Lessons From Our MDM Buyer's Guide

Choose your mobile device management vendor wisely by focusing on five key areas.

Jim Rapoza, Contributor

November 5, 2011

3 Min Read

Mobile device management products promise to give IT control over a company's mobile workforce. However, MDM is still a relatively new category, with a variety of vendors and offerings. Some products focus on one specific mobile platform, such as Apple's iOS. Some are designed for tight security, while others are tuned for inventory, reporting, and tracking. Our MDM Buyer's Guide, available at informationweek.com/reports/mdm, provides an overview of the systems from Absolute Software, AirWatch, Fiberlink Communications, JAMF Software, MobileIron, Odyssey Software, Symantec, Tangoe, and Zenprise, as well as guidelines for choosing a system that fits your company's needs.

While some features, such as company directory integration and remote wipe, cut across all the products, you'll find differentiation in plenty of areas. The first questions to ask: Which types of mobile devices and platforms do we need to manage? Will our business require a system that supports various Android versions, iOS, BlackBerry, and Windows Phone? Once that's settled, focus on these five areas, which we expand on in our full report.

Security: When it comes to finding a lost or stolen device, nearly all MDM products use geolocation, great for determining if the phone or tablet has been misplaced or if it's speeding away. If a device can't be recovered, the last line of defense to protect sensitive data is a remote wipe, which cleans all or some data off the device. All the products in our survey have remote wipe capabilities. Several, such as AirWatch's, can also do selective wipes. This feature gives IT the option of destroying only company data and access mechanisms, such as email, leaving personal data on the device untouched. That's a useful level of granularity in an era when employees are bringing their own smartphones and tablets into the office.

Administration: A bread-and-butter feature of any system management product is the ability to install, update, and remove applications, and to remotely patch and update operating systems. However, MDM products have limitations in this area, particularly around apps. This can be problematic: Just because an app is on the market doesn't mean it's safe (though Apple does a good job of preventing malicious software from getting into its App Store). Seven of the nine vendors in our Buyer's Guide offer whitelists and blacklists for applications and can stop blacklisted apps from accessing corporate resources. This is typically done through a form of network policy enforcement. When it comes to in-house mobile applications, many MDM vendors offer internal app stores that let IT distribute and update corporate software and let users browse for approved apps.

Inventory tracking: All of the MDM vendors we surveyed offer some form of inventory tracking, but their capabilities vary. Some are highly detailed, showing every bit of information on the device, operating system, and apps, as well as usage history. Some provide basic hardware inventory lists. Another valuable feature lets IT set alerts around, or prevent specific types of, expensive mobile usage, such as roaming or exceeding a bandwidth cap.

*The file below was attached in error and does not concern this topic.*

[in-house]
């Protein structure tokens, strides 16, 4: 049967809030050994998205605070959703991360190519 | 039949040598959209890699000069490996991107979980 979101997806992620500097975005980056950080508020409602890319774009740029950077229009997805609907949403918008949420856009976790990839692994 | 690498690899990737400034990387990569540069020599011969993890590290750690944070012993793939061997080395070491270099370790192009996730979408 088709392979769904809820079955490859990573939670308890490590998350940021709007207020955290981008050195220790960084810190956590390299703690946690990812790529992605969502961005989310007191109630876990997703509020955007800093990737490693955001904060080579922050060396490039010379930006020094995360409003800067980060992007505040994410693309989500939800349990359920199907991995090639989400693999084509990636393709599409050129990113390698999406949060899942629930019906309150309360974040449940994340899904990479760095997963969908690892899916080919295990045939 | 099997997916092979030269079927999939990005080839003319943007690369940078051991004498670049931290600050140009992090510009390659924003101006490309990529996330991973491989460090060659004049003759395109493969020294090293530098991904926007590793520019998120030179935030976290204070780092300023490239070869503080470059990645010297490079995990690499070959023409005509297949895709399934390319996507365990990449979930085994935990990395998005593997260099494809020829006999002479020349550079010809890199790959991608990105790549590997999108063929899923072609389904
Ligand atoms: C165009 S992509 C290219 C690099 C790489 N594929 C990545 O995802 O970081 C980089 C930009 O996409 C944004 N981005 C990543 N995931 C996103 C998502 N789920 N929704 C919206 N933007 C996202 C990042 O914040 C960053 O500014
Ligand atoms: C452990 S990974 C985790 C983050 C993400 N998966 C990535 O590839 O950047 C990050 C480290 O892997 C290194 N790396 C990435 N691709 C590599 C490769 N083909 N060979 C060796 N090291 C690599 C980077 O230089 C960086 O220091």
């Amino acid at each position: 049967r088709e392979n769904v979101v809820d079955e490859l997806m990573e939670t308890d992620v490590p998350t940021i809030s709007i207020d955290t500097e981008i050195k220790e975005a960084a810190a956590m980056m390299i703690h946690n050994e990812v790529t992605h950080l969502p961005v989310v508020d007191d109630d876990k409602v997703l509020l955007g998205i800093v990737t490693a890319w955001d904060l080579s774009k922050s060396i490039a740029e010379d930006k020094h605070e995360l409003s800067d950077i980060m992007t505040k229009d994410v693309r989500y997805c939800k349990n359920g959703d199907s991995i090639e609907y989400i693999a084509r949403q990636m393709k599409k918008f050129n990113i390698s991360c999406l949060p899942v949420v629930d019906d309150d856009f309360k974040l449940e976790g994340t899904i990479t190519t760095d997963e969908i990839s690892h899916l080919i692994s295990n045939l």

Deployment options: MDM products need to touch the devices, with either a full client or a lightweight agent. A central management platform collects data from the agents and lets administrators monitor the devices, push out policies, update software, and more. Some vendors in our Buyer's Guide offer the choice of either on-premises MDM software or software as a service hosted off site.

Cost: Starting prices range from as low as $9.95 per device per year and go up to $85. Costs may change based on volume and feature set, and some vendors offer monthly plans. The monthly option will reduce the initial expense but may cost more in the long term.

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About the Author(s)

Jim Rapoza


Jim Rapoza is Senior Research Analyst at the Aberdeen Group and Editorial Director for Tech Pro Essentials. For over 20 years he has been using, testing, and writing about the newest technologies in software, enterprise hardware, and the Internet. He previously served as the director of an award-winning technology testing lab based in Massachusetts and California. Rapoza is also the winner of five awards of excellence in technology journalism, and co-chaired a summit on technology industry security practices. He is a frequent speaker at technology conferences and expositions and has been regularly interviewed as a technology expert by national and local media outlets including CNN, ABC, NPR, and the Associated Press.

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